Welcome to the Friday News Roundup, our editors’ top ten picks for must-read news throughout the week. As with all news roundups, we play the street scene guessing game. Let’s start with the fairly easy special-edition before and after above. That intersection has changed quite a bit in a hundred years, and now features parking lots on all four corners. (Do you need another reason to get to ReSurfaced?) Tell us where it is in the comments.
- Should Cities be Built to Make People Happy? This Big City makes the case for the benefits of urban social connection over economic wealth as a factor in mental health. (This Big City)
- Transforming In-Between Spaces for the Benefit of Urban Communities. This Big City takes a look at what’s being done with “in-between” spaces in cities. How can they be activated to connect communities? (This Big City)
- Sheppard Square Project Gets $31,000 Grant for LEED Certification. Mixed income housing goes “super green” at Sheppard Square. (WFPL)
- The UN Climate Summit: What’s in it for Cities? Sustainable Cities Collective takes a look at the responsibility of cities in the upcoming UN climate summit. (Sustainable Cities Collective)
- New Family Health Centers facility on East Broadway will offer affordable health care in many languages. A new family health center in the old American Standard (Louisville Antique Mall) building looks to improve the community’s access to “sensible, efficient, and compassionate” preventative health care. (Insider Louisville)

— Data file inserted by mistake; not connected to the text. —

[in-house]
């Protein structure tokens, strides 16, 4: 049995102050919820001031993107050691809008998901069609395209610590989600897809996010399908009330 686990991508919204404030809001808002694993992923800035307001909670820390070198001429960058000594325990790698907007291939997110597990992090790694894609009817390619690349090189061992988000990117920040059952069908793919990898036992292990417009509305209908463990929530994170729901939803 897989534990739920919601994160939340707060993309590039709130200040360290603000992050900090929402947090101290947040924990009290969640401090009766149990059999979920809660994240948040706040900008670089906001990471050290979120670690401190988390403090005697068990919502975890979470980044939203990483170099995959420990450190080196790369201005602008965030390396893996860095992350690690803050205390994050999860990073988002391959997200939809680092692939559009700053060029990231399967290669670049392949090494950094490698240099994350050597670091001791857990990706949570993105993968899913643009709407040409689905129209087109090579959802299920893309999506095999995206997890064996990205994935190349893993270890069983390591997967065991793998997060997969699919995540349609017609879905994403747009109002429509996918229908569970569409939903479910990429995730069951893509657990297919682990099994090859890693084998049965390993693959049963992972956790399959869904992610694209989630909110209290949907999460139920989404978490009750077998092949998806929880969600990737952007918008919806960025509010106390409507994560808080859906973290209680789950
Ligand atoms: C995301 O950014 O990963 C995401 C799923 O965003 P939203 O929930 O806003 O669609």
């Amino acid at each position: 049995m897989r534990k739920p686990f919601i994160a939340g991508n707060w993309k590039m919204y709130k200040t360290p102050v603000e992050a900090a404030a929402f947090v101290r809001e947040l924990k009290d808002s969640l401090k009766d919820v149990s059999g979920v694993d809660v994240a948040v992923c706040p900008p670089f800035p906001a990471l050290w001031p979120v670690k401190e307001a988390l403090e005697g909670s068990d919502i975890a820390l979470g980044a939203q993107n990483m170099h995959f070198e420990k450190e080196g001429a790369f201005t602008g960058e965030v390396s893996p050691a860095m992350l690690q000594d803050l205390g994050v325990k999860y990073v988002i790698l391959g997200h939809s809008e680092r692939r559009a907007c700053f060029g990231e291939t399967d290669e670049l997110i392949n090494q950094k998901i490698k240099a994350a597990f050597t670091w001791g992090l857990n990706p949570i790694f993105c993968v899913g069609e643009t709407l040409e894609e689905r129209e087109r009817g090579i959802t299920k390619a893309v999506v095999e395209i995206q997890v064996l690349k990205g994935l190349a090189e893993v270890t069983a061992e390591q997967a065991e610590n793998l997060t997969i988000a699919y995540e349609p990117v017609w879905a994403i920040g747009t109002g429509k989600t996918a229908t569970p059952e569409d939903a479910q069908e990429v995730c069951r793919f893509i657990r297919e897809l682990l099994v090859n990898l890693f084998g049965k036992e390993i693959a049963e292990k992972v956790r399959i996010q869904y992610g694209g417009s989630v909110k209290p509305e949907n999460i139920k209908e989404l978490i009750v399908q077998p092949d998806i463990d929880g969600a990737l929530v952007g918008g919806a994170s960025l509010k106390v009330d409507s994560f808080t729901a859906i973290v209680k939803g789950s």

- “Cards Against Urbanity” is exactly as hilarious as you’d expect. Urbanism’s cool factor is secured through this card game. Thanks, Richard Florida! (Elevation DC)
- This new market might make downtown Louisville green with envy. Louisville’s ever-allusive downtown grocery is soon to be a reality in New Albany! (Business First)
- How Cities Will Feed Their Citizens in the Future. Can urban gardens make the leap to urban agriculture? The Vertical Farming and Urban Agriculture conference held at Nottingham University argued that we options are available if we have the will to implement them. (Sustainable Cities Collective)
- Top 10 Websites – 2014. Love maps? Love data? Love cities? This is the top ten list you’ve been waiting for all year! (Planetizen)
- The Challenges Of Talking About Quality of Place In a Small Town. Aaron Renn discusses how small town quality comes from small town people. But what does that mean for the realization of larger scale urban developments and quality of life improvements in those spaces? (Urbanophile)
[Images: Modern photo by Diane Deaton Street; Historic view courtesy UL Photographic Archives / Reference.]
The intersection in the photos is Frankfort and Mellwood, looking west towards Mellwood and Story.
One thing overlooked this week is the fact that TIGER grants were announced this week:
Looking at the interactive map, you can see that the closest project to Louisville is replacing 19th century railroad bridges over the Ohio in Muldraugh. Indy on the other hand won three grants to start working on electric BRT, and bike and pedestrian networks, Cincinnati got money for designing the next phase of their street car system, and Nashville also received cash for their BRT.
Meanwhile, Louisville has finally settled on an operating entity for tolling drivers to pay the billions in unneeded highways and bridges that we’re tearing up half the city for to ram through our downtown.
To clarify: isn’t the before picture looking west and the after picture looking east? I don’t think these are a match.
@Jeff Cavanaugh –